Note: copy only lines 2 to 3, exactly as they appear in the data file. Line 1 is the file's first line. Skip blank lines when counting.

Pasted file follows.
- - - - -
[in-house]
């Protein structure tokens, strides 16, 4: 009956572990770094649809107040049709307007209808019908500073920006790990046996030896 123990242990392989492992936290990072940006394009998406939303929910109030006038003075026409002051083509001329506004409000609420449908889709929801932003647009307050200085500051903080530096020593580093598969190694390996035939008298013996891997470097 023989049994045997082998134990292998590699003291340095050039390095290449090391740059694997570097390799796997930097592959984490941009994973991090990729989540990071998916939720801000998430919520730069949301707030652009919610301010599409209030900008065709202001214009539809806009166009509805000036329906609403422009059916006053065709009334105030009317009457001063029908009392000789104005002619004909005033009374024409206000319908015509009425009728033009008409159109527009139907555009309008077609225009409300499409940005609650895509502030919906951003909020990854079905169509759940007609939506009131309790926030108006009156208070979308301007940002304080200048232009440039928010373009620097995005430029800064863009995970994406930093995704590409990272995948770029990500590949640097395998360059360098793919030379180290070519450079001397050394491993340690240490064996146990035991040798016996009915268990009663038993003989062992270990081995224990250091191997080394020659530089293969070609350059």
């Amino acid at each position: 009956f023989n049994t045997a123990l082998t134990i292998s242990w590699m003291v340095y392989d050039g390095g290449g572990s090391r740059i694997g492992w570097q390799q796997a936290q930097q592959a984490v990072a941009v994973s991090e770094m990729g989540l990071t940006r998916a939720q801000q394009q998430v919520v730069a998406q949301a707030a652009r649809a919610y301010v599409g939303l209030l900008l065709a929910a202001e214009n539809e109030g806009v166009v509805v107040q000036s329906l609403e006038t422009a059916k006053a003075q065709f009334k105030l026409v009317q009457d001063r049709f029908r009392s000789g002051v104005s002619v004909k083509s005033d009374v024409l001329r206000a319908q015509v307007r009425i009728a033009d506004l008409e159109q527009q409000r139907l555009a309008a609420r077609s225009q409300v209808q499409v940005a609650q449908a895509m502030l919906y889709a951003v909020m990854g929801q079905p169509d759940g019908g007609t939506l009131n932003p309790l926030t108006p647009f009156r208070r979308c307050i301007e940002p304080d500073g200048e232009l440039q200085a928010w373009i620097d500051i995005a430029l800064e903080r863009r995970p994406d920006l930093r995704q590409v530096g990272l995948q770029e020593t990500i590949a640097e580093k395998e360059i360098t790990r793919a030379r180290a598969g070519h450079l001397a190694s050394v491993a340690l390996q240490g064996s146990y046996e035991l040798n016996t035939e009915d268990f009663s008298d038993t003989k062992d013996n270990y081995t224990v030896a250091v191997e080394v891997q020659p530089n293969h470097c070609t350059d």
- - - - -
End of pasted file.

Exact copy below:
């Protein structure tokens, strides 16, 4: 009956572990770094649809107040049709307007209808019908500073920006790990046996030896 123990242990392989492992936290990072940006394009998406939303929910109030006038003075026409002051083509001329506004409000609420449908889709929801932003647009307050200085500051903080530096020593580093598969190694390996035939008298013996891997470097 023989049994045997082998134990292998590699003291340095050039390095290449090391740059694997570097390799796997930097592959984490941009994973991090990729989540990071998916939720801000998430919520730069949301707030652009919610301010599409209030900008065709202001214009539809806009166009509805000036329906609403422009059916006053065709009334105030009317009457001063029908009392000789104005002619004909005033009374024409206000319908015509009425009728033009008409159109527009139907555009309008077609225009409300499409940005609650895509502030919906951003909020990854079905169509759940007609939506009131309790926030108006009156208070979308301007940002304080200048232009440039928010373009620097995005430029800064863009995970994406930093995704590409990272995948770029990500590949640097395998360059360098793919030379180290070519450079001397050394491993340690240490064996146990035991040798016996009915268990009663038993003989062992270990081995224990250091191997080394020659530089293969070609350059």
């Amino acid at each position: 009956f023989n049994t045997a123990l082998t134990i292998s242990w590699m003291v340095y392989d050039g390095g290449g572990s090391r740059i694997g492992w570097q390799q796997a936290q930097q592959a984490v990072a941009v994973s991090e770094m990729g989540l990071t940006r998916a939720q801000q394009q998430v919520v730069a998406q949301a707030a652009r649809a919610y301010v599409g939303l209030l900008l065709a929910a202001e214009n539809e109030g806009v166009v509805v107040q000036s329906l609403e006038t422009a059916k006053a003075q065709f009334k105030l026409v009317q009457d001063r049709f029908r009392s000789g002051v104005s002619v004909k083509s005033d009374v024409l001329r206000a319908q015509v307007r009425i009728a033009d506004l008409e159109q527009q409000r139907l555009a309008a609420r077609s225009q409300v209808q499409v940005a609650q449908a895509m502030l919906y889709a951003v909020m990854g929801q079905p169509d759940g019908g007609t939506l009131n932003p309790l926030t108006p647009f009156r208070r979308c307050i301007e940002p304080d500073g200048e232009l440039q200085a928010w373009i620097d500051i995005a430029l800064e903080r863009r995970p994406d920006l930093r995704q590409v530096g990272l995948q770029e020593t990500i590949a640097e580093k395998e360059i360098t790990r793919a030379r180290a598969g070519h450079l001397a190694s050394v491993a340690l390996q240490g064996s146990y046996e035991l040798n016996t035939e009915d268990f009663s008298d038993t003989k062992d013996n270990y081995t224990v030896a250091v191997e080394v891997q020659p530089n293969h470097c070609t350059d």